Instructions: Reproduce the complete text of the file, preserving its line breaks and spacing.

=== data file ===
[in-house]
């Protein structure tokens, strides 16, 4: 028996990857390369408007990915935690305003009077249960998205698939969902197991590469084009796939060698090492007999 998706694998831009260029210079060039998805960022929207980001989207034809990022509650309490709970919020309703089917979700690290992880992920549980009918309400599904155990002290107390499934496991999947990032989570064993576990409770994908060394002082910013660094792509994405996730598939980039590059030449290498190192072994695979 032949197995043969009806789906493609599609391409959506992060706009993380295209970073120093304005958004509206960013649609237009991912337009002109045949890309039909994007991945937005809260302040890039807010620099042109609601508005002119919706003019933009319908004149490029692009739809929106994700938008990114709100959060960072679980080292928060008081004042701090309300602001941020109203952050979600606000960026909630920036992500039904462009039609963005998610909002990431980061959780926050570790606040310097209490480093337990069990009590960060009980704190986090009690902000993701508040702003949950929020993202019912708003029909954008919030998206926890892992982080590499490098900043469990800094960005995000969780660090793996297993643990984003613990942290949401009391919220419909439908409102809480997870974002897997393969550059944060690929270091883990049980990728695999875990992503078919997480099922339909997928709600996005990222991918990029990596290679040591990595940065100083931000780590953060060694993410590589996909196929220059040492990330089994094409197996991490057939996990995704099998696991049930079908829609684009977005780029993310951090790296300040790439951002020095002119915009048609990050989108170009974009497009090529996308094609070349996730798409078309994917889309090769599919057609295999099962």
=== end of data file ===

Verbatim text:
[in-house]
């Protein structure tokens, strides 16, 4: 028996990857390369408007990915935690305003009077249960998205698939969902197991590469084009796939060698090492007999 998706694998831009260029210079060039998805960022929207980001989207034809990022509650309490709970919020309703089917979700690290992880992920549980009918309400599904155990002290107390499934496991999947990032989570064993576990409770994908060394002082910013660094792509994405996730598939980039590059030449290498190192072994695979 032949197995043969009806789906493609599609391409959506992060706009993380295209970073120093304005958004509206960013649609237009991912337009002109045949890309039909994007991945937005809260302040890039807010620099042109609601508005002119919706003019933009319908004149490029692009739809929106994700938008990114709100959060960072679980080292928060008081004042701090309300602001941020109203952050979600606000960026909630920036992500039904462009039609963005998610909002990431980061959780926050570790606040310097209490480093337990069990009590960060009980704190986090009690902000993701508040702003949950929020993202019912708003029909954008919030998206926890892992982080590499490098900043469990800094960005995000969780660090793996297993643990984003613990942290949401009391919220419909439908409102809480997870974002897997393969550059944060690929270091883990049980990728695999875990992503078919997480099922339909997928709600996005990222991918990029990596290679040591990595940065100083931000780590953060060694993410590589996909196929220059040492990330089994094409197996991490057939996990995704099998696991049930079908829609684009977005780029993310951090790296300040790439951002020095002119915009048609990050989108170009974009497009090529996308094609070349996730798409078309994917889309090769599919057609295999099962």